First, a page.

I'm not entirely sure how to answer that so let me start from the very start.
Fundamentally, Latex is a language that allows you two define, format, and write text documents. You don't have objects and functions like in most programming languages. In the end, it is compiled to a static document.
Therefore, I'm not sure why you are interested in a python integration.
You could write a Python program that generates a static tex file, which is then compiled to a pdf (if you use pdflatex). But that is cumbersome and more work than writing the latex file in the first place.
There might be an edge case where dynamic programming elements are useful, but tex does support some basic programming capabilities. SO, I don't really see how it could be useful.
Besides the question of usefulness, I understand that some people use Python to generate data/plots for their documents.
Most people I know, generate plots/data with python and then import the plots or csv files in latex. There is no copy/pasting involved.
I've seen that PythonTex is designed for cases where you would like to add pyhton code to your document, which is fine. However, as it is in most programming languages, I wouldn't recommend having one large file containing all the code. It's just bad practice.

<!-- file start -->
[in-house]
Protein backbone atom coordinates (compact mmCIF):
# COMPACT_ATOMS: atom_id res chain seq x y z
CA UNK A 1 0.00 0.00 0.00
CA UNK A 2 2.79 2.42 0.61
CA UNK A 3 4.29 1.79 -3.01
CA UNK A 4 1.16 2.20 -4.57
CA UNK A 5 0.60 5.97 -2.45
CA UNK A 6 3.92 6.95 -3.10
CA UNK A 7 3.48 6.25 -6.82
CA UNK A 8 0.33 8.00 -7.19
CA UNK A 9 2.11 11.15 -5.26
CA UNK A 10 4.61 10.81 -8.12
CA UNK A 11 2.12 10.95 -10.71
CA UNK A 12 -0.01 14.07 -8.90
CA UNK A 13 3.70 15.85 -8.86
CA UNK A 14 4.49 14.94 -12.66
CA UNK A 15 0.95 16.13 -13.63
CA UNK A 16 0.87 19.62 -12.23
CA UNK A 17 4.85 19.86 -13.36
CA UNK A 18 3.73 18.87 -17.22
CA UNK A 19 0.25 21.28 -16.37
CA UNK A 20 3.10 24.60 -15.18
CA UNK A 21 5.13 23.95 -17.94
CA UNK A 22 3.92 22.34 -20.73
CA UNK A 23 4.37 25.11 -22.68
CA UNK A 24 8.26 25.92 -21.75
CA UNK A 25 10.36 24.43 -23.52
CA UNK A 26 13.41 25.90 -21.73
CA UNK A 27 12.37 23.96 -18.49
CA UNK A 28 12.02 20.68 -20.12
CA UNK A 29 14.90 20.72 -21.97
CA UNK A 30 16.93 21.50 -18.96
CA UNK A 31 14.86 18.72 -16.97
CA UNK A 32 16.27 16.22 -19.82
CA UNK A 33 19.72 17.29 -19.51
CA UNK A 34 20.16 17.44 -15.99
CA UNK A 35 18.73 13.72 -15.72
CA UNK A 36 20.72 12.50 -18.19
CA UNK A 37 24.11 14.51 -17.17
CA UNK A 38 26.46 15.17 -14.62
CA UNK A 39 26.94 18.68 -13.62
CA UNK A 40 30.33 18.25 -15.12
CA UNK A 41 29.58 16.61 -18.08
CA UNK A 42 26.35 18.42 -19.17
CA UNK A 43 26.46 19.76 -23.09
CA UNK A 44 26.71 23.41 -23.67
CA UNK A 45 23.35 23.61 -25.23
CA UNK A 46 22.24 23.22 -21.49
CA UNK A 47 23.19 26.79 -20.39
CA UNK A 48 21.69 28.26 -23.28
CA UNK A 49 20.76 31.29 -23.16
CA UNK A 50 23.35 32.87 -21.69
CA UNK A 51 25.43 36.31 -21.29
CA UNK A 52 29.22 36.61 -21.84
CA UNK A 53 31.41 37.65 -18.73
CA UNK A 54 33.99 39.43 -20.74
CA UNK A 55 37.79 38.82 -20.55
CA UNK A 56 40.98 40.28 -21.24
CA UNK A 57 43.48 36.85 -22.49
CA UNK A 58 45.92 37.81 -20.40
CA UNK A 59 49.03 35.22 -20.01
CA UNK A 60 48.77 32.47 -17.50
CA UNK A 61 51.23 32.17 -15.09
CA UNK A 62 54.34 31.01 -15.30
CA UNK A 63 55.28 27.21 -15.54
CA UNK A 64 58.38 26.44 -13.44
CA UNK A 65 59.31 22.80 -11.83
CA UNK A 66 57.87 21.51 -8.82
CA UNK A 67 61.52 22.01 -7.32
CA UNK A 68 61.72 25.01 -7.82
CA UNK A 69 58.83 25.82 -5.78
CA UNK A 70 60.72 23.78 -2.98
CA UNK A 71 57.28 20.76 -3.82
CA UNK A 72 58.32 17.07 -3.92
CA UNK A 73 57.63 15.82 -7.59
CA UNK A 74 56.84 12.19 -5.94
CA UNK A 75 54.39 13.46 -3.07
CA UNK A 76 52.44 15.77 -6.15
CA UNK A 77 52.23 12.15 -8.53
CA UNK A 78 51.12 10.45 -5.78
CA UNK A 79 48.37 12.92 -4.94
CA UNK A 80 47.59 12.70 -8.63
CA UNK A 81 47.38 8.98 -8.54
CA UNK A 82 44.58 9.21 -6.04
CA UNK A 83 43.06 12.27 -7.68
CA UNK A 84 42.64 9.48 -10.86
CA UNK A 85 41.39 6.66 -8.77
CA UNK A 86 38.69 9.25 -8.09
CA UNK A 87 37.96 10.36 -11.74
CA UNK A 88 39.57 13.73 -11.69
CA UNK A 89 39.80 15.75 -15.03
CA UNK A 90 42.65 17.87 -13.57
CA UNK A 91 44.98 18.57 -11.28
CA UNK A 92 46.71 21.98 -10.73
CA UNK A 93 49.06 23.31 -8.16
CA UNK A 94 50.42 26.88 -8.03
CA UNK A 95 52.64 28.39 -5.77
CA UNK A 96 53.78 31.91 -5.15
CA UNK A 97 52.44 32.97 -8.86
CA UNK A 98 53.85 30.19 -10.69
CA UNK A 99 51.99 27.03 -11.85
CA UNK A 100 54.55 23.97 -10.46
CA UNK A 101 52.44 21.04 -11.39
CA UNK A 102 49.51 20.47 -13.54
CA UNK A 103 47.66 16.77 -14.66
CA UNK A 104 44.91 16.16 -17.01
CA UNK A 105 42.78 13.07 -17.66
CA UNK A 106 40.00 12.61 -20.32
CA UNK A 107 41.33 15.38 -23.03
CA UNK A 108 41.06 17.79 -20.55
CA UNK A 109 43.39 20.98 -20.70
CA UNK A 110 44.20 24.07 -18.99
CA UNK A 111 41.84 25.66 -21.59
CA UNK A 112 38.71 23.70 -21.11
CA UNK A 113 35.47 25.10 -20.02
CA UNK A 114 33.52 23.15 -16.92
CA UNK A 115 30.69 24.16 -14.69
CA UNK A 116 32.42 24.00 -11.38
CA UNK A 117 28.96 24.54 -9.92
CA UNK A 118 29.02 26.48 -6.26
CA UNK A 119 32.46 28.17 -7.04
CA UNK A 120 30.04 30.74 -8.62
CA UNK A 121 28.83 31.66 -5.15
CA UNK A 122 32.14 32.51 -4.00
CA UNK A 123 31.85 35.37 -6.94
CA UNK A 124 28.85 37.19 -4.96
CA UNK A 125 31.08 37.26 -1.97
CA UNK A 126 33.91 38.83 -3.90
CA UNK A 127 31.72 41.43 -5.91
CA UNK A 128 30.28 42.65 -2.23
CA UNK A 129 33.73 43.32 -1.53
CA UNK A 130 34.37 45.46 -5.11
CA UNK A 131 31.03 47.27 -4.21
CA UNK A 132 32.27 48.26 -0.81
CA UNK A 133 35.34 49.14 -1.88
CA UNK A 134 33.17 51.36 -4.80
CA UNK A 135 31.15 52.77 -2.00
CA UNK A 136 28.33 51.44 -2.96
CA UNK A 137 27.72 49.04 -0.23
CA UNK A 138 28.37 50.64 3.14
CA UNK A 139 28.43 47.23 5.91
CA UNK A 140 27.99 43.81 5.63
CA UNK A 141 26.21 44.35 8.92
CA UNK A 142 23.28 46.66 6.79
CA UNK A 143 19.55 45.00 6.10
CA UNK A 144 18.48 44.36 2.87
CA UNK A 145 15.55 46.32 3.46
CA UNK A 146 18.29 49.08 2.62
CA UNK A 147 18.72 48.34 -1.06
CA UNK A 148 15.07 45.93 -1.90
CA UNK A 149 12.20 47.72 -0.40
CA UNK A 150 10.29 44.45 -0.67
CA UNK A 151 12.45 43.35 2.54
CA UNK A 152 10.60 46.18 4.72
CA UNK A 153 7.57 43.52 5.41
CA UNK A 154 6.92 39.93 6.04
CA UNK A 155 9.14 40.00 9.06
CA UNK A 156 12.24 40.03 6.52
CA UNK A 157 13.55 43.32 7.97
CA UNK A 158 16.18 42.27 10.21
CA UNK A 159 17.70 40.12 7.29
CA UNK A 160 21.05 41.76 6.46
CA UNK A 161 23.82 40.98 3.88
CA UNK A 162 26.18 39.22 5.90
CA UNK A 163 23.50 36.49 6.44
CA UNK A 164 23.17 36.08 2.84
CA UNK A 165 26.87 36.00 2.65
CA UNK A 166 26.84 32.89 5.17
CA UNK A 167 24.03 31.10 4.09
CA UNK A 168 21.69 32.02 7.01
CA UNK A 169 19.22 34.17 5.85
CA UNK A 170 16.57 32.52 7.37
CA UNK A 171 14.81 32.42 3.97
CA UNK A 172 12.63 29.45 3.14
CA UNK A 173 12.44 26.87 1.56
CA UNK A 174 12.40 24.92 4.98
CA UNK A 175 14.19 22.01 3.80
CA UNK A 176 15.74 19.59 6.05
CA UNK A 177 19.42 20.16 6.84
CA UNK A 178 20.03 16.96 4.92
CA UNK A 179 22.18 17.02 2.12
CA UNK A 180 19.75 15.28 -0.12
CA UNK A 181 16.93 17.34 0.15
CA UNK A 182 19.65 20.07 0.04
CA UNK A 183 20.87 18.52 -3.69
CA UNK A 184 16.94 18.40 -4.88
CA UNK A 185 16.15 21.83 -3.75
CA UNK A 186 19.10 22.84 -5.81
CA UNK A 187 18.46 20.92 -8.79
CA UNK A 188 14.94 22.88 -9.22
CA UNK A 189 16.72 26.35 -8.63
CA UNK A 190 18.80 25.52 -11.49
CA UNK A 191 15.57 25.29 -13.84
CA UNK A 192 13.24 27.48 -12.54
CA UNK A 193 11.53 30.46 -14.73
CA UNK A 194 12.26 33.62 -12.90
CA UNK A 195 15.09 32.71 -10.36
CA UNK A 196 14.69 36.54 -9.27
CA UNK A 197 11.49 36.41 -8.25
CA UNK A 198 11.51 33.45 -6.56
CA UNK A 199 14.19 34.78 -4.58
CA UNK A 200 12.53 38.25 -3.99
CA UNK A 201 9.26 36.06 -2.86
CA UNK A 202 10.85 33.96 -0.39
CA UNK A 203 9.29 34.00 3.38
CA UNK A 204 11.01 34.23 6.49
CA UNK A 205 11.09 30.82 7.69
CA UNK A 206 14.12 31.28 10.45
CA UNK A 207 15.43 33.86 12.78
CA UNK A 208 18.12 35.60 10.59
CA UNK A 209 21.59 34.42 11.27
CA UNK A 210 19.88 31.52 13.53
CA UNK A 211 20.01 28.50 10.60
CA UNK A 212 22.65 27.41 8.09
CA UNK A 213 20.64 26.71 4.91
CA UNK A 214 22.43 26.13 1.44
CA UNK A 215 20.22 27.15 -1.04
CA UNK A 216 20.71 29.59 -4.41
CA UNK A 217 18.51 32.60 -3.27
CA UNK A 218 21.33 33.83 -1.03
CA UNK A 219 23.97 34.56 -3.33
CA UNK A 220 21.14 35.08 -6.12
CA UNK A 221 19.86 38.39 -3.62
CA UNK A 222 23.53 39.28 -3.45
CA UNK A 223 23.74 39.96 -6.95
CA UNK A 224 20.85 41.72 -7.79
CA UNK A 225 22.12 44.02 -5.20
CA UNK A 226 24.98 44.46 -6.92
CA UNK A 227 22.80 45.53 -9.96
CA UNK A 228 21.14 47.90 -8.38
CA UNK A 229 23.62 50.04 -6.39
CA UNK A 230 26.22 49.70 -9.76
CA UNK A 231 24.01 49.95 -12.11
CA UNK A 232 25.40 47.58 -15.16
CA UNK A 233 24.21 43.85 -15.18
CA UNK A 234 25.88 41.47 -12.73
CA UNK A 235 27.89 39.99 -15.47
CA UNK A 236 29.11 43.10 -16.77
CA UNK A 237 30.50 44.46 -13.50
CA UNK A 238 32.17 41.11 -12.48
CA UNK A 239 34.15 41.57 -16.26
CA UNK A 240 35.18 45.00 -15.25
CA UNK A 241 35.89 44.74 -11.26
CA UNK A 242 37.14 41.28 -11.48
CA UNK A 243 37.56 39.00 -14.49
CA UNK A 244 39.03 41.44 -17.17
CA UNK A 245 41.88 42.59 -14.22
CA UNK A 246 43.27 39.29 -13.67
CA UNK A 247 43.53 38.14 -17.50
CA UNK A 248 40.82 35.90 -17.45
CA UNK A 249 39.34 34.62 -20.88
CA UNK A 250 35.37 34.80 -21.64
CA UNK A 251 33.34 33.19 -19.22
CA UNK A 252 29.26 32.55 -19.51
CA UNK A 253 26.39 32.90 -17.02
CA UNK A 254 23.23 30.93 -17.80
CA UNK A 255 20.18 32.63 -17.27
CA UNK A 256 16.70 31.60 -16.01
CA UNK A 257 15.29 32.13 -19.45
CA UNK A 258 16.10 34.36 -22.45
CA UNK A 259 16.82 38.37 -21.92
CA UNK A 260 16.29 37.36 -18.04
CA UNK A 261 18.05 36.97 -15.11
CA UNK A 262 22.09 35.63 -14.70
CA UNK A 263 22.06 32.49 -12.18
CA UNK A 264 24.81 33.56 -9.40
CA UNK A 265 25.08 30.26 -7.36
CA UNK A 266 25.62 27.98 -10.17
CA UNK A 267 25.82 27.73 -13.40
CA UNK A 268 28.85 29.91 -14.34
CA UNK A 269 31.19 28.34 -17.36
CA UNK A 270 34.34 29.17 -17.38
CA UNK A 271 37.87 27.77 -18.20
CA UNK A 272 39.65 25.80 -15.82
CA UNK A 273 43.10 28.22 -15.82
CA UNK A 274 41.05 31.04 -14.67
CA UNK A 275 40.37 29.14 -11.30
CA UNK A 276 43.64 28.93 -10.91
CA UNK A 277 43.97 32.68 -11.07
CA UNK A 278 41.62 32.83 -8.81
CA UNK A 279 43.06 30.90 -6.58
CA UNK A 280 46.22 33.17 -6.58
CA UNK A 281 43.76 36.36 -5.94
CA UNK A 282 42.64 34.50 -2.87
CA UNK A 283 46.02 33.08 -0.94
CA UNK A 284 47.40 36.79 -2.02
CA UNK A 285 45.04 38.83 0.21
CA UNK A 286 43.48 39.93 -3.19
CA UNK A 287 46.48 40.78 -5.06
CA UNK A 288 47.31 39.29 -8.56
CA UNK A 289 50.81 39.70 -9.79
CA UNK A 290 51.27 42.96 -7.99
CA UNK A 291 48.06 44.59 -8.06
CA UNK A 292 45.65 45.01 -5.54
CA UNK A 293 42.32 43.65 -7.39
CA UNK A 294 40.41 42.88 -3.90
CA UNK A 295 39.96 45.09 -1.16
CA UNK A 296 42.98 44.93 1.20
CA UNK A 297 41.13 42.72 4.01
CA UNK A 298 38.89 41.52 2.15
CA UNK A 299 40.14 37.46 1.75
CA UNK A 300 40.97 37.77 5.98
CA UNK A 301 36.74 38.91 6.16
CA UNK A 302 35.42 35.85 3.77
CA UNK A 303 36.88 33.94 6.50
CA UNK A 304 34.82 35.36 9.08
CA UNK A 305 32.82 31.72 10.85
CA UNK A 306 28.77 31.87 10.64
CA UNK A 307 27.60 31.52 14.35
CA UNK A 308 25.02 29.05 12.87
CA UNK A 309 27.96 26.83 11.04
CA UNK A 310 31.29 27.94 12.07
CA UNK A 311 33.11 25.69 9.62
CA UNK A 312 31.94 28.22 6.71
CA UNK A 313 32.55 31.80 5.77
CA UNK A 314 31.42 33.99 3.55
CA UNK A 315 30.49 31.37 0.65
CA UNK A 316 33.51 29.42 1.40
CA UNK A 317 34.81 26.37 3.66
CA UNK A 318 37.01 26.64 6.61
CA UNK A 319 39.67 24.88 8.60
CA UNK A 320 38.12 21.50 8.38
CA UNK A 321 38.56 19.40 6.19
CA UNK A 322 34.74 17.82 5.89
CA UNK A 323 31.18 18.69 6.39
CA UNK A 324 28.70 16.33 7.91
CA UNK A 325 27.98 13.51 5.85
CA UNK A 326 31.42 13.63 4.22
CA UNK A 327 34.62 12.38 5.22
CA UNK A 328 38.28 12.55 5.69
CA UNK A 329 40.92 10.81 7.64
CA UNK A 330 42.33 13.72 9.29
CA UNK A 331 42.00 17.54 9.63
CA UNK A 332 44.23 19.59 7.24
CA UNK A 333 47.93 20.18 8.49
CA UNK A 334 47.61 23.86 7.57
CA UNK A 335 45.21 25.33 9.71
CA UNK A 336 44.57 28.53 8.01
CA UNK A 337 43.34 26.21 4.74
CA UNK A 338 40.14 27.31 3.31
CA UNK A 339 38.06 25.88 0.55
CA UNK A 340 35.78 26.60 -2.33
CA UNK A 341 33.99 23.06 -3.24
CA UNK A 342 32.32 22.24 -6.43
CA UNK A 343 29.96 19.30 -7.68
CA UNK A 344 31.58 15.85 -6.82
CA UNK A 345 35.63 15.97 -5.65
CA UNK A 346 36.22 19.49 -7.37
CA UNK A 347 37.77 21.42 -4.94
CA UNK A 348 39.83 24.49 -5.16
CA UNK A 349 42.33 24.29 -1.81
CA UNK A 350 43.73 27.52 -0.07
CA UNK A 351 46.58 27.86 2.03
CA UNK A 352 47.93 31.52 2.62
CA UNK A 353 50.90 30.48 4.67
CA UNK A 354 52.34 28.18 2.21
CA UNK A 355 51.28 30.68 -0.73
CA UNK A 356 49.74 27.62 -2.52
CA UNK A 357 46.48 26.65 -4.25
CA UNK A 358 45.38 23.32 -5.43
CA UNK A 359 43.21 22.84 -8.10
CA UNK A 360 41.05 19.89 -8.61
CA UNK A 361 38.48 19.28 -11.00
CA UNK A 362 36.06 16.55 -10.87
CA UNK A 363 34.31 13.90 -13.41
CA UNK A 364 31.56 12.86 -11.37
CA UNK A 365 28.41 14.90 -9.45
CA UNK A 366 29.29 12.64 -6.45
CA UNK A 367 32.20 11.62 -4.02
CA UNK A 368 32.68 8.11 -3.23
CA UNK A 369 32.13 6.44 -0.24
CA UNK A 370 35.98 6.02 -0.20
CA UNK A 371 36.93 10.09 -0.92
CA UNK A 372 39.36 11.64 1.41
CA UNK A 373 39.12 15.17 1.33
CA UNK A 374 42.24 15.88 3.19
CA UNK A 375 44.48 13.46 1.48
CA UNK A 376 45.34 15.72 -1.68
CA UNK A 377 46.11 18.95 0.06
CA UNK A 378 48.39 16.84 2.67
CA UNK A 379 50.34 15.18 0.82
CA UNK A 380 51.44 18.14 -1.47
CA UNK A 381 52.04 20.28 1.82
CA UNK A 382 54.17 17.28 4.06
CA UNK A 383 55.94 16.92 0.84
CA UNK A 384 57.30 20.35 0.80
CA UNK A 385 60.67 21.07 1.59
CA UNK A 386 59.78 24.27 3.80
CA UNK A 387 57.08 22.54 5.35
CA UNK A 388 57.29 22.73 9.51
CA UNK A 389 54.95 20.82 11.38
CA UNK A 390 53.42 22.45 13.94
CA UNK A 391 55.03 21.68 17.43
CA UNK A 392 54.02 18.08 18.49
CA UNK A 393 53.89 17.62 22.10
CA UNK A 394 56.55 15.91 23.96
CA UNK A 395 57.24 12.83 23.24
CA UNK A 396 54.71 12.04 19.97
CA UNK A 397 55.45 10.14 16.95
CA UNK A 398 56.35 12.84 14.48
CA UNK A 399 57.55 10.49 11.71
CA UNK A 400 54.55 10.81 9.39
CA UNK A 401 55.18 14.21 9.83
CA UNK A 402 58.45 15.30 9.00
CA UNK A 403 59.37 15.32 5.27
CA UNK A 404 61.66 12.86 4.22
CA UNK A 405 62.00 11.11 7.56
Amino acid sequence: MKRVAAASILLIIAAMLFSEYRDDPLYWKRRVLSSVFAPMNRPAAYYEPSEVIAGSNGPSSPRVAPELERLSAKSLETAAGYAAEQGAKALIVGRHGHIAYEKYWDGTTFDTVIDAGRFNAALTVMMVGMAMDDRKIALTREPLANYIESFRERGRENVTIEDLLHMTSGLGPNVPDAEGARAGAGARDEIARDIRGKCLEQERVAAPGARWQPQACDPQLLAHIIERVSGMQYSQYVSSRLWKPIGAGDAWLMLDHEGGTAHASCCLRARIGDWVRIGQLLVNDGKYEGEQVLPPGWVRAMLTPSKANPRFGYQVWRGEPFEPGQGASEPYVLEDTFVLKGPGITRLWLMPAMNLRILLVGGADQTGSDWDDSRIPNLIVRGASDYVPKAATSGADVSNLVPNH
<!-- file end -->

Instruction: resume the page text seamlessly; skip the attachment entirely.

But, if you use separate tex file anyway, there is no benefit over having separate python and tex files. You can automate the compilation process with MAKE or CMAKE (or any other building environment of your choice).
To answer your question, I don't think there is a Python integration in Latex besides PythonTex. I don't think that you could use an
\include command within the
pycode environment. (I haven't tested it though).
SO I don't see how you can do it from a latex side. Having said that, you might be able to import from a file with Python code within a latex document. (see here).
If I can give you a personal advice: I would recommend learning Latex, if you write a large document (book, thesis, ..) or publications (conferences or journals). Latex looks generally better and is more stable than MS Word/Libreoffice/Openoffice. YES, it is awkward to learn and has a steep learning curve. But it works well.
I, personally, use it for most of my documents in personal and professional life.
I use MAKE files to compile my documents (which includes: running simulations written in C, executing R files, generate tables and plots, and finally compile tex).
It works well.